The above definition is a charitable interpretation of Olsson’s (and other’s) definition of veritism as “the view that true belief, and true belief only, has final or intrinsic epistemic value” (Olsson 2007, 344). Strictly interpreted, this definition would yield the point above concerning the same contributive value of entitlement and justification as a trivial outcome since the value of knowledge in both cases would be zero. Thanks to Jens Johanssom and Jonas Olson for this observation.
However, Pritchard considers the possibility that “there are epistemic standings that are more robust than the epistemic standing required for mere knowing, where these elevated epistemic standings raise the value of the knowing state” in (Pritchard 2007, 100).
One such critic of reliabilism, Swinburne, says in this regard: “[s]o long as the belief is true, the fact that the process which produced it usually produces true beliefs does not seem to make that belief any more worth having” (Swinburne 1999, 58).
(Olsson 2007) where further references to the epistemologists who raise the swamping objection are also given. The empirical assumptions are non-uniqueness, cross-temporal access, learning and generality (ibid, 348). More precisely the defended thesis (RST) says that “[t]he probability that S’s belief that p will stay in place is greater, conditionally upon S’s having a reliably acquired true belief that p, than it would be conditionally upon S’s having a mere true belief that p” (ibid, 347).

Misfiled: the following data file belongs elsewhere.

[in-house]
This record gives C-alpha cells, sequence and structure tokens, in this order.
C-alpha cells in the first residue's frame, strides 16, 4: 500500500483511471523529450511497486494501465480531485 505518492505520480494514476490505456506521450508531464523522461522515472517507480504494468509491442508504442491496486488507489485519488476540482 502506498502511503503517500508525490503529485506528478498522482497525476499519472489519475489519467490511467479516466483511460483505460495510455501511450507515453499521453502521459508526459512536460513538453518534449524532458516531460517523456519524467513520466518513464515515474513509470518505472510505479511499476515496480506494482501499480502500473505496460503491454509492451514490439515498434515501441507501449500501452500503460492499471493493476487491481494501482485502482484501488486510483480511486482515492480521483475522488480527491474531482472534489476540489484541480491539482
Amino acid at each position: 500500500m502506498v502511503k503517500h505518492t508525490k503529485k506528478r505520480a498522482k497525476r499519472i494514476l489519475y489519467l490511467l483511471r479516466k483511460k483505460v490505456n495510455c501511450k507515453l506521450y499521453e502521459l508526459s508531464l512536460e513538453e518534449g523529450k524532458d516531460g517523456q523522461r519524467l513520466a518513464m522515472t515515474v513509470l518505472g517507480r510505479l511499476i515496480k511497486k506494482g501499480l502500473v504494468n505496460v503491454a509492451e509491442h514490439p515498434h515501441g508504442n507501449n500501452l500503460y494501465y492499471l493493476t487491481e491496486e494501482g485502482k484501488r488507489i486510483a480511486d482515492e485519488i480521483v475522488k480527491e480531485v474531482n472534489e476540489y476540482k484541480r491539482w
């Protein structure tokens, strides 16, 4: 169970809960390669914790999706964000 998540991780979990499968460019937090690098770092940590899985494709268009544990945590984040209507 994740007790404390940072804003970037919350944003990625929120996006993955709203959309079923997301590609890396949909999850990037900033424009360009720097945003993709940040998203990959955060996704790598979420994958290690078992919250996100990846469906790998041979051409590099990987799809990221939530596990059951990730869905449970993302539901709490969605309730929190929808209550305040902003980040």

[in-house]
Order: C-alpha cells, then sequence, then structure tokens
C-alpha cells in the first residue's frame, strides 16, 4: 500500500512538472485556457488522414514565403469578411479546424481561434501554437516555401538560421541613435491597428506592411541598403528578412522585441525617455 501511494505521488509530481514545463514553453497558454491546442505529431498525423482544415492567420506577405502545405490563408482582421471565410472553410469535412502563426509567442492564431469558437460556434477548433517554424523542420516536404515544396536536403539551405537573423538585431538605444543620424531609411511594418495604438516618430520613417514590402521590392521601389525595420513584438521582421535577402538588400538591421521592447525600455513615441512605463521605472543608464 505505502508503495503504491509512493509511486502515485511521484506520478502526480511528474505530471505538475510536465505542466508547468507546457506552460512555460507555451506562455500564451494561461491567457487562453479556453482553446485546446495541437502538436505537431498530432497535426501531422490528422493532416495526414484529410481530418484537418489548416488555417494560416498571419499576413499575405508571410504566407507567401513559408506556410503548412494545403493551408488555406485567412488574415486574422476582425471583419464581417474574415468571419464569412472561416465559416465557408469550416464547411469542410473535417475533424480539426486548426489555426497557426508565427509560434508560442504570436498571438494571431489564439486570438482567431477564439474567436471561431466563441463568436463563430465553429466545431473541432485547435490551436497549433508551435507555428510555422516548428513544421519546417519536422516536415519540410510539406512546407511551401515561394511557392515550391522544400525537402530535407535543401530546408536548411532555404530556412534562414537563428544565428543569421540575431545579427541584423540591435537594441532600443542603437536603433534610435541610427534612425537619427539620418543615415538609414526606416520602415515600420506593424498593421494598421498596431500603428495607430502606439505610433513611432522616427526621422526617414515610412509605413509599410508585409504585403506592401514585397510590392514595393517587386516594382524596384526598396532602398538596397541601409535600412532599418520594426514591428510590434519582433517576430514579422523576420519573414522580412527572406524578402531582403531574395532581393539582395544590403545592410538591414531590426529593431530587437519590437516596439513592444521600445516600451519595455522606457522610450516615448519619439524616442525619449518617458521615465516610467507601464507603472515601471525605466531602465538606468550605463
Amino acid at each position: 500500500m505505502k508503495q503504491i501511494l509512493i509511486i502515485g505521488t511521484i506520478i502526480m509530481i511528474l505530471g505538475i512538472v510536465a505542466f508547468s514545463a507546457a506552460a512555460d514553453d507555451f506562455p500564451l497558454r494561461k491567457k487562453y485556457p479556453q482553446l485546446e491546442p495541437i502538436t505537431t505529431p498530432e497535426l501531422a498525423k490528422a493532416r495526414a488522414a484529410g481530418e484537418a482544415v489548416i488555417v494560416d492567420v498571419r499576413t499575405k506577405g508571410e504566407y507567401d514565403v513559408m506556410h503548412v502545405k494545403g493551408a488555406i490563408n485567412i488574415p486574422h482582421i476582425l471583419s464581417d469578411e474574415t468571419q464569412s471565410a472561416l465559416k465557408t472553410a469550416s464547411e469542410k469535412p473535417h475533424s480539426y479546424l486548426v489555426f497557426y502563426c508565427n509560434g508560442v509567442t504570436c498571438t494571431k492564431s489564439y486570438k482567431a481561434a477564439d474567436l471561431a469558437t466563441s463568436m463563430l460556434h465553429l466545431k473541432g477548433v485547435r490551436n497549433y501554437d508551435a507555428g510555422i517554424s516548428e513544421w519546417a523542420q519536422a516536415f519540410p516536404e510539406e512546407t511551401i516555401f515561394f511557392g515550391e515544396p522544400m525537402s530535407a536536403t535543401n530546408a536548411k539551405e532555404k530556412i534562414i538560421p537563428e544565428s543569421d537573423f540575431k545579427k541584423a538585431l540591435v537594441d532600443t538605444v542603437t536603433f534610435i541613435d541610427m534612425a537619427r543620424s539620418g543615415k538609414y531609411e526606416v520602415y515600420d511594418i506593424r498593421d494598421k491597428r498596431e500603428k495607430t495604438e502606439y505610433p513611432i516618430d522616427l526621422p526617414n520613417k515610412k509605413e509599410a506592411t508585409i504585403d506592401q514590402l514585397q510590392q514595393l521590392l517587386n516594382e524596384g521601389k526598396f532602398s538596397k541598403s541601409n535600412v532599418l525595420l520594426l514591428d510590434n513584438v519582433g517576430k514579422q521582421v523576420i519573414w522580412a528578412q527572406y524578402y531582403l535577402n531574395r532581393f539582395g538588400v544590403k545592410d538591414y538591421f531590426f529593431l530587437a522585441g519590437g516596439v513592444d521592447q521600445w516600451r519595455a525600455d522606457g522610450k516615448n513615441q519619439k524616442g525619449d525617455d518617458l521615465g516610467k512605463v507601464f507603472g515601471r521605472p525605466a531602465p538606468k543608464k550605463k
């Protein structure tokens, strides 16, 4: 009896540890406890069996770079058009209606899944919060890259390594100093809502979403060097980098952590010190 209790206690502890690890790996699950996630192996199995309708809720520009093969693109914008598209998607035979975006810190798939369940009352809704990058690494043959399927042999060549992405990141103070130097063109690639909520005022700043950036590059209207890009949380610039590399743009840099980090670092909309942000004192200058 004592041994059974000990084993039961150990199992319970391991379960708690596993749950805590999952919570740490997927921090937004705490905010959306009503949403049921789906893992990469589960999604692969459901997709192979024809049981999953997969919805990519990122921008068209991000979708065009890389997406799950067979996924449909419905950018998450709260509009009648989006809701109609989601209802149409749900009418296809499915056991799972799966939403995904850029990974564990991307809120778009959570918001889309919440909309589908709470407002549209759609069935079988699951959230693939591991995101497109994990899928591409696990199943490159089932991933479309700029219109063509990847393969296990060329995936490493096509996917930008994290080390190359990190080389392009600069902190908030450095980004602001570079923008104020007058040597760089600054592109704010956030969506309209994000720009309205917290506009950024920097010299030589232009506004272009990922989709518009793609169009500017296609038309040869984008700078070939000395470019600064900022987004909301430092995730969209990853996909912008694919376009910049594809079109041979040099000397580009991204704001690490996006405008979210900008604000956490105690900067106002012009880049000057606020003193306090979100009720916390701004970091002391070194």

See also (Goldman and Olsson 2009) where the value of repeatability is offered as a response to the swamping objection; that is given the assumptions cited in the previous paragraph, a reliably produced true belief ensures a higher probability of future true beliefs than a mere true belief does. Unlike stability, as we shall see, repeatability may be an epistemic value that entitlement enjoys to some degree. The difference is due to the internalist features of stability as understood by Olsson (see below). Although this is an empirical question, this author is, however, inclined to think that justification enjoys a higher degree of repeatability and, thus, epistemic value in this respect since, just as in the case of stability, the role played by the four assumptions transform entitled beliefs into justified ones.
Even if no higher epistemic value would be secured by stability, Olsson also argues for the higher practical value of stability for reliable true beliefs over mere true beliefs in (Olsson 2007, 347–9). It should be noted that the value in both cases are instrumental rather than contributive value.
[t]he reliability could be inductively learned by the individual. But then the inductive connection would be the source of warrant – in fact, justification. (Burge 2003, 532).